Even the visuals of the film feel half-cooked.  The first fifteen minutes feature a camera that isn't following the same POV strategy of the earlier films, but is presented more as a ghost story with a camera that is free to float around the buildings with ease.  This would make sense if more were made of the way the memory of Michael haunts Laurie, or if he had become a literal ghost, but he's the same killer he was before.  Stranger still is the enthusiasm Michael shows for killing.  There's one part where he is chasing after Laurie through the courtyard and he twitches his knife in anticipation - less the sign of the cold killer and more an excited kid.  Even the colors are drab with everything grayed out to enhance the white of Myers' mask.  It's never interesting or fun to look at.

There is one saving grace to the film that continues through to the start of the next film.  Laurie is no longer a victim, and shows greater willingness to fight Michael, almost to the point where she has set up her life as one giant trap to finally kill him.  Many times in the film her lover appears as Michael in reflection, only to turn around and see that it's not the psychopath she was hoping for.  There is also several lines of dialogue that show how obsessed she has become with Michael over the years, with her son telling her that she should not handcuff him to the memory of her dead brother.  So when she finally kills him in the end there's a sense of genuine sadness as the chase is over, and there's nothing left for her to do.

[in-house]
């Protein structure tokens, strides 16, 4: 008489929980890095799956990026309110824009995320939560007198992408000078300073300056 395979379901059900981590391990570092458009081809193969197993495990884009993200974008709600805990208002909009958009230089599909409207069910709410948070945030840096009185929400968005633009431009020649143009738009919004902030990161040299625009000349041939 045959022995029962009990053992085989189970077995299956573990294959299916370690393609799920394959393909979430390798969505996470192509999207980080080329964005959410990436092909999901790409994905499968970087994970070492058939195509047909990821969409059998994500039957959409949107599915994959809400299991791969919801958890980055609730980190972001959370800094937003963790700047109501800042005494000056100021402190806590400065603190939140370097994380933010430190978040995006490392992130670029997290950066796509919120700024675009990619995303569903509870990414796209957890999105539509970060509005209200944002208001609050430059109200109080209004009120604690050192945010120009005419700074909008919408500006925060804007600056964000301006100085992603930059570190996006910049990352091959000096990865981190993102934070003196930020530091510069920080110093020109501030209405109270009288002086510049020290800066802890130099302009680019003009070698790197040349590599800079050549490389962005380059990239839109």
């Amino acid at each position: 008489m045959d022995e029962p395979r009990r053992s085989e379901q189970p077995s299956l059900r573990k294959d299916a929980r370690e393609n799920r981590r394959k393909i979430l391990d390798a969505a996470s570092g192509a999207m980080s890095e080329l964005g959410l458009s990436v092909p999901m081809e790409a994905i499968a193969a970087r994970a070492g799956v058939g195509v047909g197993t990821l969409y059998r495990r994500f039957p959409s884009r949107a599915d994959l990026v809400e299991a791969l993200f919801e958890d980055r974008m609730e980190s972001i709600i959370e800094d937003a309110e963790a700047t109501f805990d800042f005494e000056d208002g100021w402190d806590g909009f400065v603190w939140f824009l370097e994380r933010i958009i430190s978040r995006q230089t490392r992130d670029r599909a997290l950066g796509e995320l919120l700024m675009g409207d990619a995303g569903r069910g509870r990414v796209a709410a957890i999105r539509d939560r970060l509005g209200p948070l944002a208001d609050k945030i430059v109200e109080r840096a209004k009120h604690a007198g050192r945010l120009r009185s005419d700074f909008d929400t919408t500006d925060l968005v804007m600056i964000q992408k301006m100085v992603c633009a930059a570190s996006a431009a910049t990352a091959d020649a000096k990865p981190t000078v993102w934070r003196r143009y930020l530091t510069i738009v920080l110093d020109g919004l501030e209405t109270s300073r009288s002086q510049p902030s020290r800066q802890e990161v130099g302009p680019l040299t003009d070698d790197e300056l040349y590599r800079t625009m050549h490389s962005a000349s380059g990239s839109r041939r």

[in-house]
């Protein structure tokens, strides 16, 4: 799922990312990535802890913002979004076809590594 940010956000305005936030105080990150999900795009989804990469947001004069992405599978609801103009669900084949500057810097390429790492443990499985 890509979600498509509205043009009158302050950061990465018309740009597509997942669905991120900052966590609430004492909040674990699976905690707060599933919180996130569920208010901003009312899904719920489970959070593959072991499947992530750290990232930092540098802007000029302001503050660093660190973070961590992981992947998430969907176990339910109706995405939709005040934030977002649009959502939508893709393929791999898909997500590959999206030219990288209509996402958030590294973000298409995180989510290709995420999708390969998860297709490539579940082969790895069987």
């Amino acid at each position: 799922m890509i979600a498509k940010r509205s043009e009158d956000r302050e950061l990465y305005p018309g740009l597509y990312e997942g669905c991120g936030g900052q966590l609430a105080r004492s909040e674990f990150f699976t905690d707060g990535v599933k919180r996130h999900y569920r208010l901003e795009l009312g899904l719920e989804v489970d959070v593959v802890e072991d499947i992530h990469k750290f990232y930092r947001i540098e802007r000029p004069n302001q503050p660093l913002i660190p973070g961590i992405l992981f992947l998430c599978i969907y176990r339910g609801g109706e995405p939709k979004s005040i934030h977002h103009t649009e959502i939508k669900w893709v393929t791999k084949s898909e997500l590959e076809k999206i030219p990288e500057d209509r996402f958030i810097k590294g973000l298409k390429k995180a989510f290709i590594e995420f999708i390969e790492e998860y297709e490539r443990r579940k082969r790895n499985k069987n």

In fifteen minutes the intrigue of the franchise is sent off with a kiss.

In fifteen minutes the intrigue of the franchise is sent off with a kiss (from Resurrection)

Unfortunately, that one saving grace is completely mucked up by just about everything that happens in Resurrection.  The idea that Laurie is more obsessed and in love with the idea of being the one to pierce Michael is tested and then laid to rest in the first fifteen minutes.  Laurie, after years of plotting and fighting, kisses Michael on the lips of his mask as he stabs her, watches as she falls to the earth, and some romantic music plays in the background .  When she says, "I'll see you in hell" it's less a threat and more a realization.  She lost the game she loved, and now it's time to die.

You tried, Busta.  You tried.

You tried, Busta. You tried (from Resurrection)

Then the interesting subtext gets completely blown on a stock murder scenario featuring Busta Rhymes, Starbuck of Battlestar Galactica, and the least talented star of American Pie.  As quippy as H20 was, it did not have Busta Bust kick Michael Myers through a fire yelling, "Trick or treat motherf***er".  There's are nuggets of good ideas throughout Resurrection that go sadly under-utilized or are played up more for laughs again - like the live streaming audience that is watching the murders over the internet, or the celebrities who can't understand why this town might not want to relive the history of Myers.  Resurrection may not make the mistake of playing a Creed song over the credits (the most confusing tonal shift in the entire series), but it removed the reason to keep watching the series in a torrent of bored performances and stock kills.

So it died out, or seemed to, until five years later.